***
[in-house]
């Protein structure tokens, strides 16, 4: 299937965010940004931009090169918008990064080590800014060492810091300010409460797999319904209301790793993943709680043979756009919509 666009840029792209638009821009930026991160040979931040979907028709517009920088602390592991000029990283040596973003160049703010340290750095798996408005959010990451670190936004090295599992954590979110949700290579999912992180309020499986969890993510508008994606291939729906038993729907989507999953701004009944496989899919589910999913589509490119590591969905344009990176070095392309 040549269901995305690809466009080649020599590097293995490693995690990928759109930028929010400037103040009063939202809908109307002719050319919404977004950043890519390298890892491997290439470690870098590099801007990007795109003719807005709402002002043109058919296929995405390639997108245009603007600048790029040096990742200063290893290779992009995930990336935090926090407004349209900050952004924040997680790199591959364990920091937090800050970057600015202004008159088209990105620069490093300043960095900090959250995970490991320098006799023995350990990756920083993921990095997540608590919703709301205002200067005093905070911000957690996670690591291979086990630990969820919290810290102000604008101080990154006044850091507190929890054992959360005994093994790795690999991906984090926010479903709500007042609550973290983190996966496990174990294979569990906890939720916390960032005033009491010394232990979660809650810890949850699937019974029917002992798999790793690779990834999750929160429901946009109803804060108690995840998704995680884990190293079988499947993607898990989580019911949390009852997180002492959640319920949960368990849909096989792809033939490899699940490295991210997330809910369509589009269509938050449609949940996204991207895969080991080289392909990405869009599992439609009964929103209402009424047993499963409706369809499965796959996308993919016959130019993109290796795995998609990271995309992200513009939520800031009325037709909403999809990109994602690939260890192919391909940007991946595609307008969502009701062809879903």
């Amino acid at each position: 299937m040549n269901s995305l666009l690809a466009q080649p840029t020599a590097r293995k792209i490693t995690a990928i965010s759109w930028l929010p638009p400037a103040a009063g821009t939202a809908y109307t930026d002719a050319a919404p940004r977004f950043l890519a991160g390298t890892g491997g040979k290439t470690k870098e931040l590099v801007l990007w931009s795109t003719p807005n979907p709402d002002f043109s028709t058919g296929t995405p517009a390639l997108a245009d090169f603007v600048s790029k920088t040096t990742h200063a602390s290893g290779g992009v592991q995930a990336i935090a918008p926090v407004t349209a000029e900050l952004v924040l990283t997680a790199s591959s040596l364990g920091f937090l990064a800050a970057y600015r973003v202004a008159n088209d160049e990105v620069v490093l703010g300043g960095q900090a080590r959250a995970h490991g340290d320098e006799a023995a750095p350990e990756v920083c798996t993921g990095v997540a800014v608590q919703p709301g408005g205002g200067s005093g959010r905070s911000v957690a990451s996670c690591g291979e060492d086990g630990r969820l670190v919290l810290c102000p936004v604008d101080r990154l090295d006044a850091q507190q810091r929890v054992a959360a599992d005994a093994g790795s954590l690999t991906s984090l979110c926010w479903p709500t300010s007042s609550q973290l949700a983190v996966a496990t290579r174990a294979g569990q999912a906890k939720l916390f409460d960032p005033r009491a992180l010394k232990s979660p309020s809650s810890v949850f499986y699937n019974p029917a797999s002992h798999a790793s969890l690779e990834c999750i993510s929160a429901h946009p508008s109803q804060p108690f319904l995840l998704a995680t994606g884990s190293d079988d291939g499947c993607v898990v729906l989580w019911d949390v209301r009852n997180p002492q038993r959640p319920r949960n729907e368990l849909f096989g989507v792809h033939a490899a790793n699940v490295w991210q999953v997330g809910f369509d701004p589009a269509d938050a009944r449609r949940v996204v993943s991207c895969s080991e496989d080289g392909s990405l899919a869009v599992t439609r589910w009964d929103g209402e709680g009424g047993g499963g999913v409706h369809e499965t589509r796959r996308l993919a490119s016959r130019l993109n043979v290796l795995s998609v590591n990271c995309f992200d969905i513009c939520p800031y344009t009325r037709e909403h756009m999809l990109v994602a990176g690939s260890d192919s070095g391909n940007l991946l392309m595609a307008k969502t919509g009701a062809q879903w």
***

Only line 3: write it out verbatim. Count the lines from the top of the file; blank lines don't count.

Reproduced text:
């Amino acid at each position: 299937m040549n269901s995305l666009l690809a466009q080649p840029t020599a590097r293995k792209i490693t995690a990928i965010s759109w930028l929010p638009p400037a103040a009063g821009t939202a809908y109307t930026d002719a050319a919404p940004r977004f950043l890519a991160g390298t890892g491997g040979k290439t470690k870098e931040l590099v801007l990007w931009s795109t003719p807005n979907p709402d002002f043109s028709t058919g296929t995405p517009a390639l997108a245009d090169f603007v600048s790029k920088t040096t990742h200063a602390s290893g290779g992009v592991q995930a990336i935090a918008p926090v407004t349209a000029e900050l952004v924040l990283t997680a790199s591959s040596l364990g920091f937090l990064a800050a970057y600015r973003v202004a008159n088209d160049e990105v620069v490093l703010g300043g960095q900090a080590r959250a995970h490991g340290d320098e006799a023995a750095p350990e990756v920083c798996t993921g990095v997540a800014v608590q919703p709301g408005g205002g200067s005093g959010r905070s911000v957690a990451s996670c690591g291979e060492d086990g630990r969820l670190v919290l810290c102000p936004v604008d101080r990154l090295d006044a850091q507190q810091r929890v054992a959360a599992d005994a093994g790795s954590l690999t991906s984090l979110c926010w479903p709500t300010s007042s609550q973290l949700a983190v996966a496990t290579r174990a294979g569990q999912a906890k939720l916390f409460d960032p005033r009491a992180l010394k232990s979660p309020s809650s810890v949850f499986y699937n019974p029917a797999s002992h798999a790793s969890l690779e990834c999750i993510s929160a429901h946009p508008s109803q804060p108690f319904l995840l998704a995680t994606g884990s190293d079988d291939g499947c993607v898990v729906l989580w019911d949390v209301r009852n997180p002492q038993r959640p319920r949960n729907e368990l849909f096989g989507v792809h033939a490899a790793n699940v490295w991210q999953v997330g809910f369509d701004p589009a269509d938050a009944r449609r949940v996204v993943s991207c895969s080991e496989d080289g392909s990405l899919a869009v599992t439609r589910w009964d929103g209402e709680g009424g047993g499963g999913v409706h369809e499965t589509r796959r996308l993919a490119s016959r130019l993109n043979v290796l795995s998609v590591n990271c995309f992200d969905i513009c939520p800031y344009t009325r037709e909403h756009m999809l990109v994602a990176g690939s260890d192919s070095g391909n940007l991946l392309m595609a307008k969502t919509g009701a062809q879903w």